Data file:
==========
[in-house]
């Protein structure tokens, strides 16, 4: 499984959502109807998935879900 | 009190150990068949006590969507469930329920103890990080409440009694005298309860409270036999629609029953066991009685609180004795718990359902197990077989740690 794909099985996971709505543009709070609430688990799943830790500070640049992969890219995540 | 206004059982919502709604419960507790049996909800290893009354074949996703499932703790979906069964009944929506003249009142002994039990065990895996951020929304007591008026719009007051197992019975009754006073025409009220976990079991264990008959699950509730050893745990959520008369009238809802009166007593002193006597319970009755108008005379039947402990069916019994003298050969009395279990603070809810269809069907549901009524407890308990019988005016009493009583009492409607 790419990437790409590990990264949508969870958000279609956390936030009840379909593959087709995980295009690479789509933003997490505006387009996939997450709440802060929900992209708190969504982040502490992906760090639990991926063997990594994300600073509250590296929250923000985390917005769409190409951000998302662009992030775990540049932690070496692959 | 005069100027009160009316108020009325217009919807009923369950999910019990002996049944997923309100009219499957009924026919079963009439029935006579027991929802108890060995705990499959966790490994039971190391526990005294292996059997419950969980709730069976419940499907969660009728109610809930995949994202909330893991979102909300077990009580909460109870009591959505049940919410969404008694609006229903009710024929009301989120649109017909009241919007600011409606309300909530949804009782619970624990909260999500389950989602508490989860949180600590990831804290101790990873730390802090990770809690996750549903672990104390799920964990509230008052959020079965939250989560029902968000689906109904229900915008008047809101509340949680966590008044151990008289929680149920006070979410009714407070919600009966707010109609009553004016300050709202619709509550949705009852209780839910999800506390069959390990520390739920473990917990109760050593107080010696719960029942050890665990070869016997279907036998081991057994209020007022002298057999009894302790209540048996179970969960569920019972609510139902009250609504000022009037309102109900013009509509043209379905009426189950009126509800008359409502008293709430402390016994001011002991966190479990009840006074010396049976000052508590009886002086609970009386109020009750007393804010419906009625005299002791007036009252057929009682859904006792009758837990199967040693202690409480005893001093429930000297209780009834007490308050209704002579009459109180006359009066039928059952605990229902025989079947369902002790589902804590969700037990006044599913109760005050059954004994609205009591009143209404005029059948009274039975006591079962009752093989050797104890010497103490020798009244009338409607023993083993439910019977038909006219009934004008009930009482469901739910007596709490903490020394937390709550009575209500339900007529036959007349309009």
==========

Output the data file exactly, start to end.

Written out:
[in-house]
């Protein structure tokens, strides 16, 4: 499984959502109807998935879900 | 009190150990068949006590969507469930329920103890990080409440009694005298309860409270036999629609029953066991009685609180004795718990359902197990077989740690 794909099985996971709505543009709070609430688990799943830790500070640049992969890219995540 | 206004059982919502709604419960507790049996909800290893009354074949996703499932703790979906069964009944929506003249009142002994039990065990895996951020929304007591008026719009007051197992019975009754006073025409009220976990079991264990008959699950509730050893745990959520008369009238809802009166007593002193006597319970009755108008005379039947402990069916019994003298050969009395279990603070809810269809069907549901009524407890308990019988005016009493009583009492409607 790419990437790409590990990264949508969870958000279609956390936030009840379909593959087709995980295009690479789509933003997490505006387009996939997450709440802060929900992209708190969504982040502490992906760090639990991926063997990594994300600073509250590296929250923000985390917005769409190409951000998302662009992030775990540049932690070496692959 | 005069100027009160009316108020009325217009919807009923369950999910019990002996049944997923309100009219499957009924026919079963009439029935006579027991929802108890060995705990499959966790490994039971190391526990005294292996059997419950969980709730069976419940499907969660009728109610809930995949994202909330893991979102909300077990009580909460109870009591959505049940919410969404008694609006229903009710024929009301989120649109017909009241919007600011409606309300909530949804009782619970624990909260999500389950989602508490989860949180600590990831804290101790990873730390802090990770809690996750549903672990104390799920964990509230008052959020079965939250989560029902968000689906109904229900915008008047809101509340949680966590008044151990008289929680149920006070979410009714407070919600009966707010109609009553004016300050709202619709509550949705009852209780839910999800506390069959390990520390739920473990917990109760050593107080010696719960029942050890665990070869016997279907036998081991057994209020007022002298057999009894302790209540048996179970969960569920019972609510139902009250609504000022009037309102109900013009509509043209379905009426189950009126509800008359409502008293709430402390016994001011002991966190479990009840006074010396049976000052508590009886002086609970009386109020009750007393804010419906009625005299002791007036009252057929009682859904006792009758837990199967040693202690409480005893001093429930000297209780009834007490308050209704002579009459109180006359009066039928059952605990229902025989079947369902002790589902804590969700037990006044599913109760005050059954004994609205009591009143209404005029059948009274039975006591079962009752093989050797104890010497103490020798009244009338409607023993083993439910019977038909006219009934004008009930009482469901739910007596709490903490020394937390709550009575209500339900007529036959007349309009």